When ciabatta was born, Cavallari shouted loudly to everyone: “I am touching the sky, I am so happy that it is so good!”
Come on, let’s fly! Yes, because it’s so good that we could almost fly as we enjoy it hot!
- 8 cups flour
- 2 tablespoons active dry yeast
- 2 teaspoons salt
- ⅓ cup olive oil
- 2¼ cups warm water (about 95F/36C)
- Place the flour and yeast in the bowl of the food processor, and mix well. Make a well in the center and pour the olive oil.
- Add water gradually as you are kneading. Then, incorporate the salt, and continue kneading until the dough pulls away from the sides of the bowl.
- Place the dough on a lightly floured surface and knead by hand until it no longer sticks.
- Form a ball and cover with plastic wrap (a cloth would absorb some of the moisture and the bread would not be as soft), and let it rise for an hour in a warm place, away from drafts.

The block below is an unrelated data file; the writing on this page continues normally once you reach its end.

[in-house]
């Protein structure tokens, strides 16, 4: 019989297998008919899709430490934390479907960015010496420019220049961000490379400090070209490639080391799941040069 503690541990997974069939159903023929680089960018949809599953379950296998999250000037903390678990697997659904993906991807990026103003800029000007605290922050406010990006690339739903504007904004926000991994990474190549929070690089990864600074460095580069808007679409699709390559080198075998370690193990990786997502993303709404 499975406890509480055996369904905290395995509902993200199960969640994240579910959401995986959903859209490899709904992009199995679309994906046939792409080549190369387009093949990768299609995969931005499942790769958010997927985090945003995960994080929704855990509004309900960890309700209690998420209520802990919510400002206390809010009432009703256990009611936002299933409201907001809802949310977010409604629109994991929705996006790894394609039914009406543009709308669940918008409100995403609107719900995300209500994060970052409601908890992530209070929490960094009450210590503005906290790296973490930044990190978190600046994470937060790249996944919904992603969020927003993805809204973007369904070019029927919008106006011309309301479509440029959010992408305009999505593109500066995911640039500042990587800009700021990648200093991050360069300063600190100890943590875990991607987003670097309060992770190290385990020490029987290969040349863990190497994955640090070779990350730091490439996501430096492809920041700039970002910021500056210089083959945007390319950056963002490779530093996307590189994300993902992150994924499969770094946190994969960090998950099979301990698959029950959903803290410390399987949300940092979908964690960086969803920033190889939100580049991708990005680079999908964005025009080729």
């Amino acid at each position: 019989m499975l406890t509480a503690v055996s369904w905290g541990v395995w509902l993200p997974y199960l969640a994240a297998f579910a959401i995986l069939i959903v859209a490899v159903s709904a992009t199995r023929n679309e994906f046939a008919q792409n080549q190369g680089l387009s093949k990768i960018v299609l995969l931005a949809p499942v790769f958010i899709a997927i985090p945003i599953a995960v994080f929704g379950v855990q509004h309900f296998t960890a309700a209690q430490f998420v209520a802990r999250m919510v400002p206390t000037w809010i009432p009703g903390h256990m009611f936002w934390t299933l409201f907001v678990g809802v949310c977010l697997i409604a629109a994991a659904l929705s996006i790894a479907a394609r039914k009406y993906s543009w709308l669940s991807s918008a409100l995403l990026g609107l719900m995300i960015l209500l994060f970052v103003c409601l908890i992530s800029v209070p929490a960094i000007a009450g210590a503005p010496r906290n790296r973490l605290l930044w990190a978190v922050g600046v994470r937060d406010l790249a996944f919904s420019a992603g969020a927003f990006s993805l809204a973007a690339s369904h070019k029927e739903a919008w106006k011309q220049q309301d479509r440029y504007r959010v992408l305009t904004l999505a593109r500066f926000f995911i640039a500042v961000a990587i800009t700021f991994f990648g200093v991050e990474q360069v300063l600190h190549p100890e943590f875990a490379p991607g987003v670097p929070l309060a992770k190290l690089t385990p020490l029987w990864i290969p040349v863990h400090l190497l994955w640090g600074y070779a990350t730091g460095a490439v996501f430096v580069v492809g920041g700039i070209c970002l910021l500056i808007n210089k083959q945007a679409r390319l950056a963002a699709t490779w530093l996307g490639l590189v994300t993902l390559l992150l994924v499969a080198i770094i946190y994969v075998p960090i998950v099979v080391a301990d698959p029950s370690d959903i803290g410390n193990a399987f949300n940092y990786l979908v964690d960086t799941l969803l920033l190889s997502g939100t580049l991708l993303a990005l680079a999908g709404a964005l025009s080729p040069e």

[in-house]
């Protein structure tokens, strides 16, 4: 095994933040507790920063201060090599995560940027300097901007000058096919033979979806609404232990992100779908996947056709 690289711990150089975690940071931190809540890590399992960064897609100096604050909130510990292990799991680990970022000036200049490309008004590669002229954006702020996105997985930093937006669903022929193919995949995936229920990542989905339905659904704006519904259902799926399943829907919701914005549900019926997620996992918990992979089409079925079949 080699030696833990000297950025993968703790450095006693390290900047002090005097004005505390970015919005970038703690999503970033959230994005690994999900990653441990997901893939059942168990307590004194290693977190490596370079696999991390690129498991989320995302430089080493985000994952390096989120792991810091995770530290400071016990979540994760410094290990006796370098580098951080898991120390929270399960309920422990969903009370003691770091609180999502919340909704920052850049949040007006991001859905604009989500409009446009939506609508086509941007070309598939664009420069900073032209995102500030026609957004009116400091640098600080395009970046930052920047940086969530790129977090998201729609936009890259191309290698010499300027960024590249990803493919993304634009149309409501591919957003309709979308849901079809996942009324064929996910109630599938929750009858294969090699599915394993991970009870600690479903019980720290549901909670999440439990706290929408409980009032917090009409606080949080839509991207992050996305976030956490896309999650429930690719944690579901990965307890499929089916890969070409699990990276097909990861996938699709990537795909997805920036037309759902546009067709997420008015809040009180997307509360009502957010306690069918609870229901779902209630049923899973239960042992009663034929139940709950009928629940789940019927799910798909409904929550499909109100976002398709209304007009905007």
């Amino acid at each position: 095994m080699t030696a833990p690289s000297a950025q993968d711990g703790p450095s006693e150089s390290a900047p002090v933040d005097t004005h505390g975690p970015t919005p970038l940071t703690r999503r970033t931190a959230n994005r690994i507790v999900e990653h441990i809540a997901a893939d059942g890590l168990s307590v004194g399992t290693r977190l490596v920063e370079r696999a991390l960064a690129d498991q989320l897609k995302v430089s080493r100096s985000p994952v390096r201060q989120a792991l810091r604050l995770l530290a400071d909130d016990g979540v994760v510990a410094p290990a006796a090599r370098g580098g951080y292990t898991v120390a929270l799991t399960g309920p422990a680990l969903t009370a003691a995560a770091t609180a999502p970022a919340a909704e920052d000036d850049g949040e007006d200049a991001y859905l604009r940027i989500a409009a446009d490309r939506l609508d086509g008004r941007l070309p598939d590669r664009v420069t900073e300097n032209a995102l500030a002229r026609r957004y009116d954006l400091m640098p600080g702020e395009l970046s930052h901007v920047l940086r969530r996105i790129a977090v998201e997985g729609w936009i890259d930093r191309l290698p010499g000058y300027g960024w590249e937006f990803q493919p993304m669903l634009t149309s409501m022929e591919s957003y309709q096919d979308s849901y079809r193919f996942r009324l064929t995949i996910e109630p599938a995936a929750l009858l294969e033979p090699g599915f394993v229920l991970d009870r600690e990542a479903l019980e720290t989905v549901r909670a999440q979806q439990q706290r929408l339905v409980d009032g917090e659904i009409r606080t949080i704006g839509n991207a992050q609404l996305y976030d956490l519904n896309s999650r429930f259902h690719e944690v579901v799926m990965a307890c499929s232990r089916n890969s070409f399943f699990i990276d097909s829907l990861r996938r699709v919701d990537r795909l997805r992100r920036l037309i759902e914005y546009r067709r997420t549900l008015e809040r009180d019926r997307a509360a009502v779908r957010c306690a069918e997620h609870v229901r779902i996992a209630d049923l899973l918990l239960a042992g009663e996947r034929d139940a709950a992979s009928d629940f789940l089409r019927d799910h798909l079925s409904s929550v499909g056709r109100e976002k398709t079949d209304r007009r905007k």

After one hour, fold the dough in 4. On a lightly floured surface, roll the dough to a thickness of about ¾ inch/2cm.
- Fold the top of the dough down on a third, and fold the bottom of the dough up like a wallet.
- Likewise, fold the left side to the center and the right over it.
- Cover with plastic wrap and let it rise again an hour.
Place the dough on a baking sheet and spread with fingertips (not with a rolling pin) to a thickness of 3/4 inch/2cm.
- Cover with plastic wrap. Let rise for another hour.
Preheat oven to 450F/220C. Lightly flour the top of the dough and cut out breads: with a knife, cut rectangular shapes and place on the baking sheet. Place a container filled with boiling water in the oven, so that the bread does not dry out.
- Bake the individual rolls for 15 minutes and the larger loaves for about 20 minutes. The crust must be golden. Check the color before taking the loaves out of the oven.